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The Prompt Copy of A Christmas Carol
Charles Dickens, introduction by Isaac Gewirtz
Go onstage with Charles Dickens as he performs his Christmas Carol.
Charles Dickens could not only write a crackling good story, he could perform it. And so in 1853, he took his Christmas Carol show on the road, first in Britain and then in the United States. Audiences loved it. Dickens didn't simply read from his book. He transformed it into a stageworthy script—cutting, pasting together pages of excised passages, adding stage cues for himself, rewriting, then cutting some more.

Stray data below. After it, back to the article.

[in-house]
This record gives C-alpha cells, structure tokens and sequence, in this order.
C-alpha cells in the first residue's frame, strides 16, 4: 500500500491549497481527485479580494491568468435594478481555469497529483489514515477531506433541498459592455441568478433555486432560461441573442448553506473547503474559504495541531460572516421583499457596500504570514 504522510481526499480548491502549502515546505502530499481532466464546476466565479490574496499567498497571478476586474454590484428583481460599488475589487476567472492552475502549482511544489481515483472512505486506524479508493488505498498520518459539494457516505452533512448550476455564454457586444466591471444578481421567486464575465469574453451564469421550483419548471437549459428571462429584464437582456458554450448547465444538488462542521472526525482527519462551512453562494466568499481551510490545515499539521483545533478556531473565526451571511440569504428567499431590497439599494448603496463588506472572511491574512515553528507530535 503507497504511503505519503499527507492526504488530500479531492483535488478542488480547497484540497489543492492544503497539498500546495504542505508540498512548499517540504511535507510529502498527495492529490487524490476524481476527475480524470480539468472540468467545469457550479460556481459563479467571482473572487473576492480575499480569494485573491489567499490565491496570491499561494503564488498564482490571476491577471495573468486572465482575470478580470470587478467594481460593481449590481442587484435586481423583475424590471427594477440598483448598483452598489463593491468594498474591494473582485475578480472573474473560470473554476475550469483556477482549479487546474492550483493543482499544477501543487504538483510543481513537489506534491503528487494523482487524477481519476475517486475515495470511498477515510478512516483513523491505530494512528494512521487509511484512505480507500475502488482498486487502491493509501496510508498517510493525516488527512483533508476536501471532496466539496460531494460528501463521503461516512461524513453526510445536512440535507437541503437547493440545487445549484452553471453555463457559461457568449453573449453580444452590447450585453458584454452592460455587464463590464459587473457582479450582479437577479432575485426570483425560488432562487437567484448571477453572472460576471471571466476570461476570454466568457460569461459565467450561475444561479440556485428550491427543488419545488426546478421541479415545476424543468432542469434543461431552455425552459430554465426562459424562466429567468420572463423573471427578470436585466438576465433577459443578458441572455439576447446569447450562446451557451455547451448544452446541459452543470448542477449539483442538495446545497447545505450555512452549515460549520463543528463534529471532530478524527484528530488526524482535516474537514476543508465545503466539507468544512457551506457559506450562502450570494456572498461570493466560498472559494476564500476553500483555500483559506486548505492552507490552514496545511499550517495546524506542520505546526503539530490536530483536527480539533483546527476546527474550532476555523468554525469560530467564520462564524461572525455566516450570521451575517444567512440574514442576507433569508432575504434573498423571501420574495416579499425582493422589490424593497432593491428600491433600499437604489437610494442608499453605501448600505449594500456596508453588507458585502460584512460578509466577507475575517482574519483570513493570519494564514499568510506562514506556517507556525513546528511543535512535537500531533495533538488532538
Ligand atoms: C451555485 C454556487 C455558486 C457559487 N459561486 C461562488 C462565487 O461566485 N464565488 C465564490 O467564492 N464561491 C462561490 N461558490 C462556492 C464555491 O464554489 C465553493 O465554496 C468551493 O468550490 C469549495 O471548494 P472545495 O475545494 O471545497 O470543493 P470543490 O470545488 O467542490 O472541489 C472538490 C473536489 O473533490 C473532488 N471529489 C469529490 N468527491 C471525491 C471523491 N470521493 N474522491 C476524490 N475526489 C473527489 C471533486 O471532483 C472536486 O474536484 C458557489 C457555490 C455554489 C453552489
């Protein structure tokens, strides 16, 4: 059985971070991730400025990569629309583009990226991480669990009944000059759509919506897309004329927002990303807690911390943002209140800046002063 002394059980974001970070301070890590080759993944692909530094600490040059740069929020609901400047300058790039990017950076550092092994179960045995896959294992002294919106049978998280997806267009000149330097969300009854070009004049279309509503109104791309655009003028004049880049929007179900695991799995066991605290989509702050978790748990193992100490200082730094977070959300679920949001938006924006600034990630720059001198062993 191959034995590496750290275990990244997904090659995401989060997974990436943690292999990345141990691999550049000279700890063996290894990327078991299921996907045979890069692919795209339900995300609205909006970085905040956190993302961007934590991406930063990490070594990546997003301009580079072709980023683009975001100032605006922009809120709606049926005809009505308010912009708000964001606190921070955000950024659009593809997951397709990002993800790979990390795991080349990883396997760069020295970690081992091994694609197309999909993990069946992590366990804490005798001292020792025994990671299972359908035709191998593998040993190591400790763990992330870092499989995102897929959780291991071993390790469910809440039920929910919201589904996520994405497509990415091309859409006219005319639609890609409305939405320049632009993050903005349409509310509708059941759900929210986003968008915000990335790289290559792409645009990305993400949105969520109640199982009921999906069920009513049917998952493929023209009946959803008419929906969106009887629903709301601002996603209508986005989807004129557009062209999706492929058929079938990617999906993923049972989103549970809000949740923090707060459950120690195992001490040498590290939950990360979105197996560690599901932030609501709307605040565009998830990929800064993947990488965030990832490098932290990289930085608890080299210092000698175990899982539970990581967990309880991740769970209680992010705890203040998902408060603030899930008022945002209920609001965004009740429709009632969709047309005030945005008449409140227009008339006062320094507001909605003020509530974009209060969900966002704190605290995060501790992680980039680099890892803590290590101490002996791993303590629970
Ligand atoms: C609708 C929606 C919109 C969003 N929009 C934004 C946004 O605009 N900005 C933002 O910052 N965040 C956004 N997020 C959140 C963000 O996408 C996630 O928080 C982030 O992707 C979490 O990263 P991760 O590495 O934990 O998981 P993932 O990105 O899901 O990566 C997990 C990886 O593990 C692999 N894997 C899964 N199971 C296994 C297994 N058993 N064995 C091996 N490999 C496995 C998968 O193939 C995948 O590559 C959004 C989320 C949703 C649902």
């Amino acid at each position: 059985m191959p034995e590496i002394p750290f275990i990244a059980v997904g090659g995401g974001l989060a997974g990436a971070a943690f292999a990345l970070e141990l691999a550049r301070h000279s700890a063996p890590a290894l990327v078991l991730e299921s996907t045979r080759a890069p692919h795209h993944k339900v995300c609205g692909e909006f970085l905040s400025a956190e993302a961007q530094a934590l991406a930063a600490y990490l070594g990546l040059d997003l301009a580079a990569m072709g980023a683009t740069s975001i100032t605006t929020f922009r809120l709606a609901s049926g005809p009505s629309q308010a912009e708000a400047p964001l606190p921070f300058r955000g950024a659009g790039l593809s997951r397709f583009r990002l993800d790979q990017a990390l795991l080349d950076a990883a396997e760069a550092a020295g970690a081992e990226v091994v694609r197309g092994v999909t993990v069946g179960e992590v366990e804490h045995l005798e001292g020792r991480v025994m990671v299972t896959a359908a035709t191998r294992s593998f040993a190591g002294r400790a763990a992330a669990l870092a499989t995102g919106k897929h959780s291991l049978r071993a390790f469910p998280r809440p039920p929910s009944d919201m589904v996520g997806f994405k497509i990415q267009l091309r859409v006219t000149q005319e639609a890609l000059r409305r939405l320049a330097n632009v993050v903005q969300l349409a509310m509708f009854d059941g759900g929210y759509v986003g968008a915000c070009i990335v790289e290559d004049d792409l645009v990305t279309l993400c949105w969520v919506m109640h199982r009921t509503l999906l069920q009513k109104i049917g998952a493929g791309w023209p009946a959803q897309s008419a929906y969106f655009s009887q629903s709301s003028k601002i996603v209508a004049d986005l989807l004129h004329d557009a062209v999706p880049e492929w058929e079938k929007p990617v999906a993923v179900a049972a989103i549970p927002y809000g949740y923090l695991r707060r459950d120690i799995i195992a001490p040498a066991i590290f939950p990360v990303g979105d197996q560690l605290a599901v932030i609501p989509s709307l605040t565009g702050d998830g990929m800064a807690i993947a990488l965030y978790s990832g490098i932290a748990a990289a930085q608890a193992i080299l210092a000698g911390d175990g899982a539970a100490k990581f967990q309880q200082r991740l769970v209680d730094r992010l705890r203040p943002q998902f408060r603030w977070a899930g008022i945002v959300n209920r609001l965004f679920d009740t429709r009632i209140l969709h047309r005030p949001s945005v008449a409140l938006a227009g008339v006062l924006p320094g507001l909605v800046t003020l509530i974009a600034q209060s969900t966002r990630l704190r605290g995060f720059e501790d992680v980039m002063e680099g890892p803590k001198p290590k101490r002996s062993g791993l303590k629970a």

Such an annotated stage copy is called a prompt copy. There is only one such copy of A Christmas Carol, created by Dickens himself, and The New York Public Library has it. Levenger partnered with the Library to bring you, for the first time, a full-color facsimile of it, revealing all of Dickens's handwritten markings. A new introduction by Library curator Isaac Gewirtz gives the backstory on how Dickens used this book, and a transcription of his emended text means you—or a showman you love—can read aloud A Christmas Carol much as the author did. It's a rare Christmas treasure and a new way to savor this timeless tale.
224 pages, full-color facsimile. Published by Levenger Press, 2009.
Hardcover. $48.00. ISBN 978-1-929154-39-5.